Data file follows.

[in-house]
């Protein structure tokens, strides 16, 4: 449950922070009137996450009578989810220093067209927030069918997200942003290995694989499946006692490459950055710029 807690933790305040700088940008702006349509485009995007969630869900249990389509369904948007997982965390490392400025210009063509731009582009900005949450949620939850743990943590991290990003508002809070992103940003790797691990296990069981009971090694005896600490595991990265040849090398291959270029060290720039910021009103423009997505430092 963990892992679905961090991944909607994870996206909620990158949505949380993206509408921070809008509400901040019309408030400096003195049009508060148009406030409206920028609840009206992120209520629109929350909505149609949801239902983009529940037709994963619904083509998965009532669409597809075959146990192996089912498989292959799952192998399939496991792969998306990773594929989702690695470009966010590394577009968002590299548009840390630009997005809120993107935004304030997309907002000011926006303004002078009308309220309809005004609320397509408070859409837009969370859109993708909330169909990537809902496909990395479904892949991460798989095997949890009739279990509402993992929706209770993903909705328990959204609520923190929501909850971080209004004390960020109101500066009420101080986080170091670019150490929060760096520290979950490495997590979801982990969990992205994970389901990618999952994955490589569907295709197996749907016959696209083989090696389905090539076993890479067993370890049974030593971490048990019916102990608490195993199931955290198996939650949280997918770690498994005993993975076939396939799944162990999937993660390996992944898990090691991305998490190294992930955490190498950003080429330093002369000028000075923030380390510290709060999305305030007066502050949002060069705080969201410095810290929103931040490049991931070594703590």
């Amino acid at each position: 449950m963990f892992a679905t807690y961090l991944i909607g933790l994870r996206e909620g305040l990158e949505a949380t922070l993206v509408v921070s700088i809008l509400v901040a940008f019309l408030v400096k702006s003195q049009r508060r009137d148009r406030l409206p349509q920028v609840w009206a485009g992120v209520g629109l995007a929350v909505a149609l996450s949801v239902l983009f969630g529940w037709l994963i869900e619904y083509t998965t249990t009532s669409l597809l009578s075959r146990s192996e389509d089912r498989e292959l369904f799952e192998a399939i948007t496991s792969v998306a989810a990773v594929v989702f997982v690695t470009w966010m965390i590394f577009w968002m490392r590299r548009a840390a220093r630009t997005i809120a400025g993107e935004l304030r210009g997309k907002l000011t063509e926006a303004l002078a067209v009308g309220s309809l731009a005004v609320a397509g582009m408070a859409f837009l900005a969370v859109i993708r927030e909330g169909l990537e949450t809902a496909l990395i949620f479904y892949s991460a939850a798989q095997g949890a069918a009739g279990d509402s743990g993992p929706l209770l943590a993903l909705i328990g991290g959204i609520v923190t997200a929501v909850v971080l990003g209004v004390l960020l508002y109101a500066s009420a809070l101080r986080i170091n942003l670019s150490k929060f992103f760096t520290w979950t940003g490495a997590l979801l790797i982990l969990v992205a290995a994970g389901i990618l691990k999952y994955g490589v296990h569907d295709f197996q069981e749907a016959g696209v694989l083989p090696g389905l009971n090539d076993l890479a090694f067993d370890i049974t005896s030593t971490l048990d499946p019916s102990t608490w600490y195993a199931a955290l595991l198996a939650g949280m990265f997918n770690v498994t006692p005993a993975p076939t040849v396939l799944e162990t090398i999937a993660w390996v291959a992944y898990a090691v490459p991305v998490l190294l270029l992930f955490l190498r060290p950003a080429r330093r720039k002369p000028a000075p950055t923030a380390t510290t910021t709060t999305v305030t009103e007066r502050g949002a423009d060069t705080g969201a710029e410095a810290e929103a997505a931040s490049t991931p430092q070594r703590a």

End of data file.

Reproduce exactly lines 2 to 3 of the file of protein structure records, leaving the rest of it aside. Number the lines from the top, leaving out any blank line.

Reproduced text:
């Protein structure tokens, strides 16, 4: 449950922070009137996450009578989810220093067209927030069918997200942003290995694989499946006692490459950055710029 807690933790305040700088940008702006349509485009995007969630869900249990389509369904948007997982965390490392400025210009063509731009582009900005949450949620939850743990943590991290990003508002809070992103940003790797691990296990069981009971090694005896600490595991990265040849090398291959270029060290720039910021009103423009997505430092 963990892992679905961090991944909607994870996206909620990158949505949380993206509408921070809008509400901040019309408030400096003195049009508060148009406030409206920028609840009206992120209520629109929350909505149609949801239902983009529940037709994963619904083509998965009532669409597809075959146990192996089912498989292959799952192998399939496991792969998306990773594929989702690695470009966010590394577009968002590299548009840390630009997005809120993107935004304030997309907002000011926006303004002078009308309220309809005004609320397509408070859409837009969370859109993708909330169909990537809902496909990395479904892949991460798989095997949890009739279990509402993992929706209770993903909705328990959204609520923190929501909850971080209004004390960020109101500066009420101080986080170091670019150490929060760096520290979950490495997590979801982990969990992205994970389901990618999952994955490589569907295709197996749907016959696209083989090696389905090539076993890479067993370890049974030593971490048990019916102990608490195993199931955290198996939650949280997918770690498994005993993975076939396939799944162990999937993660390996992944898990090691991305998490190294992930955490190498950003080429330093002369000028000075923030380390510290709060999305305030007066502050949002060069705080969201410095810290929103931040490049991931070594703590």
């Amino acid at each position: 449950m963990f892992a679905t807690y961090l991944i909607g933790l994870r996206e909620g305040l990158e949505a949380t922070l993206v509408v921070s700088i809008l509400v901040a940008f019309l408030v400096k702006s003195q049009r508060r009137d148009r406030l409206p349509q920028v609840w009206a485009g992120v209520g629109l995007a929350v909505a149609l996450s949801v239902l983009f969630g529940w037709l994963i869900e619904y083509t998965t249990t009532s669409l597809l009578s075959r146990s192996e389509d089912r498989e292959l369904f799952e192998a399939i948007t496991s792969v998306a989810a990773v594929v989702f997982v690695t470009w966010m965390i590394f577009w968002m490392r590299r548009a840390a220093r630009t997005i809120a400025g993107e935004l304030r210009g997309k907002l000011t063509e926006a303004l002078a067209v009308g309220s309809l731009a005004v609320a397509g582009m408070a859409f837009l900005a969370v859109i993708r927030e909330g169909l990537e949450t809902a496909l990395i949620f479904y892949s991460a939850a798989q095997g949890a069918a009739g279990d509402s743990g993992p929706l209770l943590a993903l909705i328990g991290g959204i609520v923190t997200a929501v909850v971080l990003g209004v004390l960020l508002y109101a500066s009420a809070l101080r986080i170091n942003l670019s150490k929060f992103f760096t520290w979950t940003g490495a997590l979801l790797i982990l969990v992205a290995a994970g389901i990618l691990k999952y994955g490589v296990h569907d295709f197996q069981e749907a016959g696209v694989l083989p090696g389905l009971n090539d076993l890479a090694f067993d370890i049974t005896s030593t971490l048990d499946p019916s102990t608490w600490y195993a199931a955290l595991l198996a939650g949280m990265f997918n770690v498994t006692p005993a993975p076939t040849v396939l799944e162990t090398i999937a993660w390996v291959a992944y898990a090691v490459p991305v998490l190294l270029l992930f955490l190498r060290p950003a080429r330093r720039k002369p000028a000075p950055t923030a380390t510290t910021t709060t999305v305030t009103e007066r502050g949002a423009d060069t705080g969201a710029e410095a810290e929103a997505a931040s490049t991931p430092q070594r703590a």